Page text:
Every pianist knows the importance of legato, or the creation of a smooth musical line or phrase, notes joining evenly from one to the next. But there are many instances in piano music where we can’t join the notes; the melodic line might leap beyond our comfortable stretch, for example. How do we overcome this inconvenience and lull our listeners into believing that we’ve created a beautiful legato line? In my recent article for Pianist Magazine’s newsletter, I offer a few ideas to instigate the illusion of legato. I hope it’s of interest. You can read the original article, here.
Legato, or playing smoothly, is probably one of the first techniques we master as beginner pianists. We learn how to transfer our finger weight evenly from note to note, joining them all neatly. But what do we do when notes are difficult or impossible to join? Whether a large leap or an awkward, widespread melody line, we simply can’t reach the notes purely with our fingers, and yet there still must be a sense of shape and legato. That’s where the illusion of legato comes in handy.
- Sit down at the piano and with your right hand play a middle C and then the D next to it; use your thumb followed by your second finger. Practice playing legato, transferring weight from thumb to finger, listening to the smooth sound you create. Now play both notes with a rich tone, using just your thumb, and listen to the sound ‘gap’ between the notes as you play them one after the other.
- To create the illusion of legato, we must close that sound gap. Play the C with your thumb using a deep touch. Keep your thumb depressed on the key until a millisecond before you move it to play the D, also using your thumb. The D must be played slightly lighter than the C, and by moving the thumb from the C to the D extremely quickly and lightly, the ear shouldn’t be able to detect a gap in the sound between the notes. Aim to match the sound of the second note (D) to that of the dying C.
- It can help to employ the ‘drop-roll’ technique’; a pair of slurred or joined notes are played with the hand and wrist dropping as the finger or thumb plays the first note, then rising up as the second note is played. Using the wrist and hand to ‘drop’ into the C, as you reach the bottom of the key with your wrist in a lowered position, ‘catch’ the D (played with the thumb) as your hand and wrist rolls upwards.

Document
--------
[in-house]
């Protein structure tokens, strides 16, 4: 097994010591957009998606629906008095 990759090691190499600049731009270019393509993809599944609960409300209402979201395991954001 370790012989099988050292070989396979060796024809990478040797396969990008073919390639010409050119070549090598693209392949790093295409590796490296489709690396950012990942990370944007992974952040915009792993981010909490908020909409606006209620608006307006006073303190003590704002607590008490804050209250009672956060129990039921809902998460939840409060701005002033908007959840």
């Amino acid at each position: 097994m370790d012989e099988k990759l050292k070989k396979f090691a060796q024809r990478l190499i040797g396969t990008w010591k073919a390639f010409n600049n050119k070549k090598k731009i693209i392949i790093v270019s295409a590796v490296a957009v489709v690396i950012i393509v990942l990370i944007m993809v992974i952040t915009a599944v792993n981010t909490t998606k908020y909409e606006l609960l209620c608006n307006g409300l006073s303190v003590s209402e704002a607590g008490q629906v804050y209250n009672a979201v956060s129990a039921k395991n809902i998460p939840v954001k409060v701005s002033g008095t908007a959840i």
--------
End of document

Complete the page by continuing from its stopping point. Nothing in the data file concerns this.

- Practice until the legato is smooth and fluent; you will need to listen carefully. You can then experiment with other fingers; try playing two consecutive notes using your fifth finger. Then try using your fourth finger. Also practice the same note patterns using the left hand too.
- Finally, introduce larger intervals. Play from a middle C to an E; the drop-roll technique, slurring the two notes with your thumb, will be most beneficial with larger note skips. Drop the hand and wrist into the C, playing it with your thumb, via a flexible downward movement, and as you turn the wrist to move upwards, manoeuvre the thumb extremely quickly to play the E softly. As always, match the sound of the dying note (C) to that of the new note (E).
Work will be required in order to close the sound gap and create the illusion when playing larger intervals, but with practice it is possible to ‘join’ notes without using consecutive fingering or the sustaining pedal.
For much more information about how to practice piano repertoire, take a look at my two-book piano course, Play it again: PIANO (Schott). Covering a huge array of styles and genres, 49 progressive pieces from approximately Grade 1 – 8 level are featured, with at least two pages of practice tips for every piece. A convenient and beneficial course for students of any age, with or without a teacher, and it can also be used alongside piano examination syllabuses too.
You can find out more about my other piano publications and compositions here.